Site Search

Entire (RSS)
Comments (RSS)

Archive Calendar

October 2022


How to Become a Bounty Hunter

News Story

FBI Interviewed Trump Attorney Justin Clark, DOJ Reveals in Court Filings Tied to Steve Bannon

Former White House chief strategist Steve Bannon

By Steve Neavling

The FBI interviewed former President Trump’s attorney Justin Clark, according to a Justice Department court filing early Monday morning. 

The June 29 interview was revealed in a court filing in the criminal contempt case of Steve Bannon, Politico reports.

A report of the interview was provided to Bannon’s team on June 30. 

Details of the interview weren’t immediately clear, but Clark contradicted Bannon’s claims that Trump had invoked executive privilege to prevent Bannon from testifying before the House committee investigating the Jan. 6 insurrection. 

In an extraordinary about-face over the weekend, Bannon said he’s prepared to testify. 

“The Defendant’s timing suggests that the only thing that has really changed since he refused to comply with the subpoena in October 2021 is that he is finally about to face the consequences of his decision to default,” Assistant U.S. Attorney Amanda Vaughn wrote in the court filing. 

“All of the above-described circumstances suggest the Defendant’s sudden wish to testify is not a genuine effort to meet his obligations but a last-ditch attempt to avoid accountability.”

CBP Report Says Horse-Mounted Agents Used ‘Unprofessional And Dangerous Behavior’

By Steve Neavling

CBP plans to discipline horse-mounted agents for their “unprofessional and dangerous behavior” when confronting Haitian migrants near the border in Del Rio, Texas, last year. 

The agency released a 500-plus page report by the Office of Professional Responsibility that found failures at multiples levels, a lack of appropriate policing and training, and unnecessarily aggressive behavior by several agents on horseback.

According to the report, several agents used unnecessary force and profanity-riddled threats to drive migrants back down the banks of the Rio Grande. 

“The report showed there were failures to make good decisions at multiple levels of the organization,” CBP Commissioner Chris Magnus said in a statement. “Failures to maintain command and control over Horse Patrol Units, lack of appropriate policies and training, and the overall chaotic nature of the situation at Del Rio at the time contributed to the incident. Several agents engaged in unprofessional or dangerous behavior, including one instance in which an agent used denigrating and offensive language.”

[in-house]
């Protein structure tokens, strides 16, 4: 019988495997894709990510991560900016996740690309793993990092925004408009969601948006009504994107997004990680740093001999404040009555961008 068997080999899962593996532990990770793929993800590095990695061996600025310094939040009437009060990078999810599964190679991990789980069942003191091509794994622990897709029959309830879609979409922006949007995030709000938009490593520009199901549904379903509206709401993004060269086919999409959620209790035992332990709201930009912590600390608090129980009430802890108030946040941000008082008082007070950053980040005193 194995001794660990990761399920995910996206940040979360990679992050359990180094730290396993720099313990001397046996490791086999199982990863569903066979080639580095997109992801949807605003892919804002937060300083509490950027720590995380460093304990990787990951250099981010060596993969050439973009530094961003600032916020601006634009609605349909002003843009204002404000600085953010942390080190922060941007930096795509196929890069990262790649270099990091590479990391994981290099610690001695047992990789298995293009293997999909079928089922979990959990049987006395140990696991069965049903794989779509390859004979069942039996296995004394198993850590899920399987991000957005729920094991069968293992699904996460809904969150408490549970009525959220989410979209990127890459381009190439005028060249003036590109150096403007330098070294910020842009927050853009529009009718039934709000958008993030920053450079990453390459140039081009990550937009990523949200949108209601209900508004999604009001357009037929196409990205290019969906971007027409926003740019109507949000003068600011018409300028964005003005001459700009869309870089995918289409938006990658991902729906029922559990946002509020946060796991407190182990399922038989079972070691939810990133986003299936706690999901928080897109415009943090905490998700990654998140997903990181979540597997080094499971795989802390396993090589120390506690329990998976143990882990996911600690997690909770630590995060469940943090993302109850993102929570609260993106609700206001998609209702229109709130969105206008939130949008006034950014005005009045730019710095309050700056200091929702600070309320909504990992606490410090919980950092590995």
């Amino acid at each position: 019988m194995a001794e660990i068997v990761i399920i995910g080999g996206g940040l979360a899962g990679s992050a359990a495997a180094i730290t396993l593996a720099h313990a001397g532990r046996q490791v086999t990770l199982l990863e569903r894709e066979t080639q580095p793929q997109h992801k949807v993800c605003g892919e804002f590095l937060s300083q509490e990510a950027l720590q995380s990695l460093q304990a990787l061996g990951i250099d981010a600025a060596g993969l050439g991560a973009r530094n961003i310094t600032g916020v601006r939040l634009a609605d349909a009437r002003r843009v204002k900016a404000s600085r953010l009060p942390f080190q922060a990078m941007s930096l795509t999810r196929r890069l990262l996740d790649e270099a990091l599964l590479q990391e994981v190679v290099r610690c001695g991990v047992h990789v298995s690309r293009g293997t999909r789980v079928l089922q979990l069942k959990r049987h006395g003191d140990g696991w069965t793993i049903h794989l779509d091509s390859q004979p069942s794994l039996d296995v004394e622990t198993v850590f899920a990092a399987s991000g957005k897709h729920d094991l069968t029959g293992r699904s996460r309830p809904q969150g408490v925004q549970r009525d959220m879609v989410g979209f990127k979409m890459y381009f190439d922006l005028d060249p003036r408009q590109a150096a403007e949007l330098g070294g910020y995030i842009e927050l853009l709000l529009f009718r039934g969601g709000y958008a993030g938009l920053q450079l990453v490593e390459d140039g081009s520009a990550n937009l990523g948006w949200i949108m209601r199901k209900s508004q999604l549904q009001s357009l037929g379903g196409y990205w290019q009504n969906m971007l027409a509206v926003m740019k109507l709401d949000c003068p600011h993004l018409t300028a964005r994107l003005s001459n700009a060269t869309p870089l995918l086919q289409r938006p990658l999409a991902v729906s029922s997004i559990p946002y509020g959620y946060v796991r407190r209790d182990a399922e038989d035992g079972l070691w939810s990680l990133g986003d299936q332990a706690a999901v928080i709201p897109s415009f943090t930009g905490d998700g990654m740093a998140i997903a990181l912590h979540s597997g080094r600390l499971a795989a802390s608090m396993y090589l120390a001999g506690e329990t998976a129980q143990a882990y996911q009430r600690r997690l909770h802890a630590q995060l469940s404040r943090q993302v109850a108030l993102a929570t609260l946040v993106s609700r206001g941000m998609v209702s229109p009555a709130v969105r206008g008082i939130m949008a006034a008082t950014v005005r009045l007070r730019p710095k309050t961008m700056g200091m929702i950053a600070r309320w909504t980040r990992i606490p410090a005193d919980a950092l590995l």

Images of the interaction went viral, and the Biden administration pledged to hold agents responsible for unnecessary force. 

No decision has yet been made on discipline. 

Weekend Series on Law Enforcement: Nixon and J. Edgar Hoover Chat

Stejskal: Ms. Smith goes to Washington, testifying truth to power

The writer, an FBI agent for 31 years, retired as resident agent in charge of the Ann Arbor office in 2006. He is the author of “FBI Case Files Michigan: Tales of a G-Man.”

By Greg Stejskal

During my FBI career, I was involved in the investigation and prosecution of many criminal conspiracies. It was often a challenge to find witnesses with direct knowledge of the machinations of the conspiracy.

Cassidy Hutchinson

Sometimes witnesses were people within the conspiracy, co-conspirators. They might be people who were recruited for the conspiracy but chose not to participate or they dropped out before the conspiracy came to fruition. And sometimes it was people on the periphery with some knowledge of the conspiracy.

As prosecutors say, conspiracies hatched in hell can’t have angels for witnesses. Most of the time, these potential witnesses weren’t the most upstanding or credible people. So we had to figure out ways to corroborate their testimony.

If the criminal activity were ongoing, we could try to have the witnesses record conversations with the conspirators or obtain written or digital communications like texts or emails. In trial, we knew they would be subject to very aggressive cross examination.